Presenter Information

Jianing Yang, Colby CollegeFollow

Location

Parker-Reed, SSWAC

Start Date

30-4-2015 9:00 AM

End Date

30-4-2015 10:55 AM

Project Type

Poster

Description

We constructed a simple adaptive optics system to demonstrate how a laser guide star coupled with a deformable mirror and wavefront sensor can be used to correct for distortions caused by turbulence in the Earths atmosphere. Adaptive optics (AO) systems are currently implemented at a number of national astronomical observatories, including the W. M. Keck Observatory, Gemini, and Subaru, and is a key design component for the next generation of very large (30-meter-class) ground-based telescopes. Adaptive optics is crucial for improving spatial resolution of ground-based imaging in astronomy. Using AO, we are able to achieve better image quality with the largest ground-based telescopes than we can achieve with space-based telescopes such as the Hubble Space Telescope and its successor, the James Webb Space Telescope. The laboratory setting of our device allows us to understand the principles required to correct for wavefront distortions before implementing such a system on a telescope. The system includes a mirror with a 6x6 array of actuators that can deform its shape up to 5.5 microns from its reference position. A software package receives and processes signals from the wavefront sensor and sends corrections to the mirror at a rate of 15 Hz. We will finish alignment of the optics in the coming weeks, and will begin testing by introducing artificial distortions to examine overall system performance.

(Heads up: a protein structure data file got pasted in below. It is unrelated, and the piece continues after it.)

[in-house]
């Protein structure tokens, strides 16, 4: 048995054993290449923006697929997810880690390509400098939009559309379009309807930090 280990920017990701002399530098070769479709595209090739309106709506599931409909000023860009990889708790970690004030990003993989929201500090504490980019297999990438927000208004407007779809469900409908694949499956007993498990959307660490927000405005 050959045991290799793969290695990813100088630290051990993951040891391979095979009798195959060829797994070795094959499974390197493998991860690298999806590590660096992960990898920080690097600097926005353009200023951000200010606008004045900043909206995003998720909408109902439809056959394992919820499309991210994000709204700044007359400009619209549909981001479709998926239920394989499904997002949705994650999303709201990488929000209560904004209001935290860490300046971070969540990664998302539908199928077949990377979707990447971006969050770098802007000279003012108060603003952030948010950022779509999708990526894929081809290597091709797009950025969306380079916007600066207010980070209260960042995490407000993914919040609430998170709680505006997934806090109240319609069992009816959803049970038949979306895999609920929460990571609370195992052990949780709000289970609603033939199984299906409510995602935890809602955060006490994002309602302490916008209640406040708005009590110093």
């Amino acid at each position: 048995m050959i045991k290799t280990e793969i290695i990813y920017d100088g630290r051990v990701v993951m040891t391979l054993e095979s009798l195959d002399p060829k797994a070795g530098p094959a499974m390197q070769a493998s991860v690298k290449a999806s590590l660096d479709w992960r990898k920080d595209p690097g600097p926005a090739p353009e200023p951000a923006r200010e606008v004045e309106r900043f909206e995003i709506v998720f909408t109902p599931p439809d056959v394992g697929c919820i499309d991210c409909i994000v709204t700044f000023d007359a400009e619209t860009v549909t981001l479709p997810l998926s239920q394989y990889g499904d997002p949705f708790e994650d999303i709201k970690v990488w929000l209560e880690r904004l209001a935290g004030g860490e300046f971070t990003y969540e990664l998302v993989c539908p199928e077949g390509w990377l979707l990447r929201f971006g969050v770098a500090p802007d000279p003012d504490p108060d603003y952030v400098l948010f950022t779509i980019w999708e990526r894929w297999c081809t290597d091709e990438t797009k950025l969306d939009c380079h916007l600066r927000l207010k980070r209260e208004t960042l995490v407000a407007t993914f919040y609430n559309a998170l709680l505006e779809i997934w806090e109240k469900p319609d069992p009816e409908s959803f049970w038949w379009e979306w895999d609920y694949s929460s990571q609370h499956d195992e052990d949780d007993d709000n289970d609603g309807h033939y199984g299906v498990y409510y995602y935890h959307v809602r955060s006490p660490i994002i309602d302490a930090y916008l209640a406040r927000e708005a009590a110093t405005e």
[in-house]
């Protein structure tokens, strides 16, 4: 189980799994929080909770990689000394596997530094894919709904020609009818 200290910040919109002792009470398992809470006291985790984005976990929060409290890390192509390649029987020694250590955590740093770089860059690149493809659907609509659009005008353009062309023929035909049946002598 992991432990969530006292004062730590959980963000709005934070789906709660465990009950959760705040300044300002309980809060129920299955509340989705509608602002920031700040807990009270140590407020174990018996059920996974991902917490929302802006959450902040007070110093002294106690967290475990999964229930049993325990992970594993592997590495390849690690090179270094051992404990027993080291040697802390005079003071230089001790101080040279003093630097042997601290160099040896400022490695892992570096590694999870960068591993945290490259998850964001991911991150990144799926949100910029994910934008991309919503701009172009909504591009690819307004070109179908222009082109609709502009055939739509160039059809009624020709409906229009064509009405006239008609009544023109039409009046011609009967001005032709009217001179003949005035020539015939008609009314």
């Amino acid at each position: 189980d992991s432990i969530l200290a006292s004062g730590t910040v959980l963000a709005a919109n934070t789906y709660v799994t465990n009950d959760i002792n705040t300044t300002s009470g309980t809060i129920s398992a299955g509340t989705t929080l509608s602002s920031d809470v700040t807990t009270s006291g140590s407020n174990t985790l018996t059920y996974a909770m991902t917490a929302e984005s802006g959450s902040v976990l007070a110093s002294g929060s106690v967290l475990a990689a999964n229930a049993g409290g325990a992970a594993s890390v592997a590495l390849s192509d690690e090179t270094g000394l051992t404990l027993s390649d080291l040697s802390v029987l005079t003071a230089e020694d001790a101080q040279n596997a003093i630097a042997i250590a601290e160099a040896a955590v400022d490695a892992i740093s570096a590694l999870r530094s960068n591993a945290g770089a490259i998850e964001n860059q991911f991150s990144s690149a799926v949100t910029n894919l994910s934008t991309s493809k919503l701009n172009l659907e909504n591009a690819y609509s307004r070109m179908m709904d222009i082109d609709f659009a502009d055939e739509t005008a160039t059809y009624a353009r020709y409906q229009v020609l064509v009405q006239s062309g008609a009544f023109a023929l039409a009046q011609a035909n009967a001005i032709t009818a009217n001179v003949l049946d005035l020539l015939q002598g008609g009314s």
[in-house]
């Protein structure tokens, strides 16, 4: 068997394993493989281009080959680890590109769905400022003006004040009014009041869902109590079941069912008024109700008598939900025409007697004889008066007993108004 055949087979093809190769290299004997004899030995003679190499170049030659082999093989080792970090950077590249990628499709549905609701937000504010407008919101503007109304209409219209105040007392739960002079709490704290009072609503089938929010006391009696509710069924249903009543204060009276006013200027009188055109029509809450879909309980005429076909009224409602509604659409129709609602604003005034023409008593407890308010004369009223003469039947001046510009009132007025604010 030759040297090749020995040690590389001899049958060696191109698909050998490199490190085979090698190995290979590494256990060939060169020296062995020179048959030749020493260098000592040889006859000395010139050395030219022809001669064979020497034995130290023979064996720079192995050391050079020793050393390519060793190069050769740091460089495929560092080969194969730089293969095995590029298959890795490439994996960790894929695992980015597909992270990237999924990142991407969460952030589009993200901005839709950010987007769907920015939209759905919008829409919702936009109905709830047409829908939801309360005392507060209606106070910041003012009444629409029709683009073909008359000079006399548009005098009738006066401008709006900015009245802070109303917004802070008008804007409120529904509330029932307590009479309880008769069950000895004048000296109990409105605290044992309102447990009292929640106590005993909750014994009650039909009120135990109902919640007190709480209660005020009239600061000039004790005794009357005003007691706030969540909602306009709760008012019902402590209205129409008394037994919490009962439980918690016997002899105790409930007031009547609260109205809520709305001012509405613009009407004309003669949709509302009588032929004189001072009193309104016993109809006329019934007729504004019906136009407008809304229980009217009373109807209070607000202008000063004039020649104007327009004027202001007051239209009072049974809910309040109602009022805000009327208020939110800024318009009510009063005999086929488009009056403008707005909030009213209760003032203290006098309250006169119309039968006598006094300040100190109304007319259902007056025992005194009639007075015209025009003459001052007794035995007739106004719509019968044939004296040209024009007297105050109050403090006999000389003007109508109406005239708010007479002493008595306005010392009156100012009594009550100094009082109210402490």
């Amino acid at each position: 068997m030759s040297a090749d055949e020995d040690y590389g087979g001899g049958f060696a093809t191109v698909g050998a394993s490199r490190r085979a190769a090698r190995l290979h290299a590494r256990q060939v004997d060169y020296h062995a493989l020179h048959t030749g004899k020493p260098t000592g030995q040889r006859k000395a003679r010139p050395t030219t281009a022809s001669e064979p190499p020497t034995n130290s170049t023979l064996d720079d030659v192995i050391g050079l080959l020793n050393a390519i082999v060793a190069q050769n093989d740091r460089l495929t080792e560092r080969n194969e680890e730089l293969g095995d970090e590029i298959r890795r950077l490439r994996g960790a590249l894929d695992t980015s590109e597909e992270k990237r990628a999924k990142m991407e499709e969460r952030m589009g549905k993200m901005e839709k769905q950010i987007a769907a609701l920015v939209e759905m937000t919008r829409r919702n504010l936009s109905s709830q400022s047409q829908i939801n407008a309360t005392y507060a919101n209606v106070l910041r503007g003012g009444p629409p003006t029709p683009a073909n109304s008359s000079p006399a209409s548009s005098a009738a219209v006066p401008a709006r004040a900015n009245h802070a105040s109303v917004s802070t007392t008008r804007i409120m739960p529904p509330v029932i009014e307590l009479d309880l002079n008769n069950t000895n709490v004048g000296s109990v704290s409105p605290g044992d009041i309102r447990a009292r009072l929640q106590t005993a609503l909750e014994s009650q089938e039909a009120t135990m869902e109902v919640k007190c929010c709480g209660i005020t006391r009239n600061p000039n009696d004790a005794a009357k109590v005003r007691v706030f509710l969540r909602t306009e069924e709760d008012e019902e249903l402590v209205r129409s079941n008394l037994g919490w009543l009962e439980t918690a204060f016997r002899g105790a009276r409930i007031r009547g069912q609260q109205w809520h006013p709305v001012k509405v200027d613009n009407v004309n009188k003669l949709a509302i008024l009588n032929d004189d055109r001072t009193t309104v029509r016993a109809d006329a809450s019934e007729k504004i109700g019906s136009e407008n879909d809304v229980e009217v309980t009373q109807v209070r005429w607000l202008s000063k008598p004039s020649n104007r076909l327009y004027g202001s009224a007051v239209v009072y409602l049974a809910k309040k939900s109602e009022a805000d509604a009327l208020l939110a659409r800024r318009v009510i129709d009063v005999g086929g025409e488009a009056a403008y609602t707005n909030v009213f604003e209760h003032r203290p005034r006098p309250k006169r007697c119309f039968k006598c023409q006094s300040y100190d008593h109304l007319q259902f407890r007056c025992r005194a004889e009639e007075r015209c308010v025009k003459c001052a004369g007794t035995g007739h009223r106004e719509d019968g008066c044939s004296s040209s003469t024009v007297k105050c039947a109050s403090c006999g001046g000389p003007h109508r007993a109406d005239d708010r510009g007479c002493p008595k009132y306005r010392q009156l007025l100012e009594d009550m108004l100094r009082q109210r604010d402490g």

Faculty Sponsor

Sahan T. M. Dissanayake

CLAS Field of Study

Natural Sciences

Event Website

http://www.colby.edu/clas

ID

979

Comments

CARA Scholars Session

Included in

Life Sciences Commons

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Apr 30th, 9:00 AM Apr 30th, 10:55 AM

Demonstration of Adaptive Optics in a Laboratory Setting

Parker-Reed, SSWAC

We constructed a simple adaptive optics system to demonstrate how a laser guide star coupled with a deformable mirror and wavefront sensor can be used to correct for distortions caused by turbulence in the Earths atmosphere. Adaptive optics (AO) systems are currently implemented at a number of national astronomical observatories, including the W. M. Keck Observatory, Gemini, and Subaru, and is a key design component for the next generation of very large (30-meter-class) ground-based telescopes. Adaptive optics is crucial for improving spatial resolution of ground-based imaging in astronomy. Using AO, we are able to achieve better image quality with the largest ground-based telescopes than we can achieve with space-based telescopes such as the Hubble Space Telescope and its successor, the James Webb Space Telescope. The laboratory setting of our device allows us to understand the principles required to correct for wavefront distortions before implementing such a system on a telescope. The system includes a mirror with a 6x6 array of actuators that can deform its shape up to 5.5 microns from its reference position. A software package receives and processes signals from the wavefront sensor and sends corrections to the mirror at a rate of 15 Hz. We will finish alignment of the optics in the coming weeks, and will begin testing by introducing artificial distortions to examine overall system performance.

http://digitalcommons.colby.edu/clas/2015/program/195